As September gets underway, many of you no doubt are thinking about education, whether it’s buying an endless supply of pencils and notebooks, braving the gridlock of a college campus on move-in day, or getting ready to attend Vision Expo West to further your own education.

No matter what age your patients are, it’s never too late for them to learn either. Think of them as lifelong learners, students who will look to you as teacher for their continuing education. Here are some classes you might want to include in your course catalog:

Children’s Vision 101. Now that school is back in session, it’s an ideal time to educate parents that a vision screening in the school nurse’s office doesn’t replace the need for regular comprehensive eye exams. It’s also an opportunity to educate them about the connection between binocular vision disorders and poor school performance, and to remind them to bring any child who has experienced a concussion for a comprehensive eye exam.

Contact Lenses 101. Most contact lens wearers admit to at least one bad hygiene habit that puts them at risk for eye infections, according to research from the Centers for Disease Control and Prevention. For example, one in three contact lens wearers sleep or nap in their lenses even though this carries a six- to eightfold greater risk for a serious eye infection. These patients need you to educate them about proper lens wear and care.

While you’re at it, you might want to remind patients not to flush their used contact lenses down the toilet or sink or place them in the recycling bin. Researchers from Arizona State University found that these end up affecting the environment and ocean life or adding to waste at landfills.

Diabetes 101. More than 30 million Americans have diabetes, and another 84 million have prediabetes and are at risk for developing type 2 diabetes, according to the CDC. Although diabetes is the leading cause of new cases of blindness among adults, an American Eye-Q Survey from the AOA found that 79% of Americans don’t know diabetic eye diseases have no visible symptoms, and more than half do not know comprehensive eye examinations can detect diabetes. Your patients with diabetes will need you to educate them about the importance of regular eye exams as well as keeping their diabetes under control.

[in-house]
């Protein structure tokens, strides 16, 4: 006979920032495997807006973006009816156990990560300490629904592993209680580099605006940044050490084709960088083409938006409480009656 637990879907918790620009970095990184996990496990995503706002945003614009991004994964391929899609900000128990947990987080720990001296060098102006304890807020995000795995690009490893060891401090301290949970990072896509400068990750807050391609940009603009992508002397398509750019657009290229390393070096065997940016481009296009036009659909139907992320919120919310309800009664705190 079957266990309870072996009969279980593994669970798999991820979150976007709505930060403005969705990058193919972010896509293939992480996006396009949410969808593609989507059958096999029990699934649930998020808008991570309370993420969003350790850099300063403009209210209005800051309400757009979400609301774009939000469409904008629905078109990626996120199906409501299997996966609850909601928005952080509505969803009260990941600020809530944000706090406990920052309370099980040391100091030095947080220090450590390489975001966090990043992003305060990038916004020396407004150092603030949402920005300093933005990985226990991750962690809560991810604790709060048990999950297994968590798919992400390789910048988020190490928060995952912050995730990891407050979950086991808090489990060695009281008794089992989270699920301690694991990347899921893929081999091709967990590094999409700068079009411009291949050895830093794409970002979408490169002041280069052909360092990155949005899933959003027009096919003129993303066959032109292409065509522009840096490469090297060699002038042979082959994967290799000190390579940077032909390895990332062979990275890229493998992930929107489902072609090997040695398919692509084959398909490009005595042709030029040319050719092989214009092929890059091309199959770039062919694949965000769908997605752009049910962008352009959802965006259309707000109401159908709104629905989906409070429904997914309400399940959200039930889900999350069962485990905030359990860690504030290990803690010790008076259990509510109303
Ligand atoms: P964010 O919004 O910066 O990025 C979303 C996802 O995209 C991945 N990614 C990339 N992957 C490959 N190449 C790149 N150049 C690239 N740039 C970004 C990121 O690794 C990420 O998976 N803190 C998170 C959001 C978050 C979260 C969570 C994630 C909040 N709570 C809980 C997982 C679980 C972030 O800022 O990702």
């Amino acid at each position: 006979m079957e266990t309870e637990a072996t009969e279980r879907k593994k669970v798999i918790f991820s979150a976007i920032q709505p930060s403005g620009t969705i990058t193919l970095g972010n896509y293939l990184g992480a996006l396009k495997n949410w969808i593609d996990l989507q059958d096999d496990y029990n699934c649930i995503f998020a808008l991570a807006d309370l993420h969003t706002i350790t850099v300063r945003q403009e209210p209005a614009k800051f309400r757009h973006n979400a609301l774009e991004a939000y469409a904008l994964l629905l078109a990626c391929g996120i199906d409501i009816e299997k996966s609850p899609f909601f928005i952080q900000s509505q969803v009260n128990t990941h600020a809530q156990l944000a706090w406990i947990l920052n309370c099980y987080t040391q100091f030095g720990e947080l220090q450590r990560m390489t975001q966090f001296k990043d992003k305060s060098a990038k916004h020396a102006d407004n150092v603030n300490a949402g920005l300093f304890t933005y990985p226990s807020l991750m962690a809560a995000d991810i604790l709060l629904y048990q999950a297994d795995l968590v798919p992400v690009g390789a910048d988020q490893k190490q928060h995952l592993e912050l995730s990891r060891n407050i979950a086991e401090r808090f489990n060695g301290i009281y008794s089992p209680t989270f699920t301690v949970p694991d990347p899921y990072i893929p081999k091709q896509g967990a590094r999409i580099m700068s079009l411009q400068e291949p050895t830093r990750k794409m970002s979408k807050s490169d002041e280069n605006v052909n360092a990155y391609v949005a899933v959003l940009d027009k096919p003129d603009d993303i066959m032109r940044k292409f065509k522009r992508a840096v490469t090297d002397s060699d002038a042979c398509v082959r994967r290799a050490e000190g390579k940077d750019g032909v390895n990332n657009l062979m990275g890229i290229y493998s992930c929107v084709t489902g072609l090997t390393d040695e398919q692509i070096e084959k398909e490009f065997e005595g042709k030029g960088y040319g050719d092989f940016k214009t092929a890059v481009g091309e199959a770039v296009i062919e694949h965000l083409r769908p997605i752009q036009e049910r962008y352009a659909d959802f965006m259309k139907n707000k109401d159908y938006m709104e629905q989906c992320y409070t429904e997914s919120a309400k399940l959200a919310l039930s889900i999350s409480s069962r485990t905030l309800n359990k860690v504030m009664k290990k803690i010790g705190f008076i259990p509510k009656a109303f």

Digital Eye Strain 101. Americans spend nearly half of their waking hours looking at a screen, whether it’s phones, laptops, TVs or tablets, according to a new study conducted by OnePoll on behalf of CooperVision. They’ll need you to educate them about the signs and symptoms of digital eye strain, healthier habits for screen time, and contact lenses or ophthalmic lenses that can relieve their symptoms. The syllabus should also include a reminder that overexposure to blue light increases the risk of developing age-related macular degeneration.

Nutrition 101. Your older patients no doubt see advertisements and talk with their friends about supplements that might protect them against AMD. But, they and your patients with dry eye need you to educate them about which supplements are most appropriate. This is also a good time to educate patients about the importance of a diet rich in carotenoids and omega-3s as well as lifestyle changes that can reduce their risk of AMD.

Your students’ passing grade: improved ocular and visual health. They may also recommend that other prospective students take your class.

Jeffrey Eisenberg | Editor-In-Chief | JEisenberg@FVMG.com


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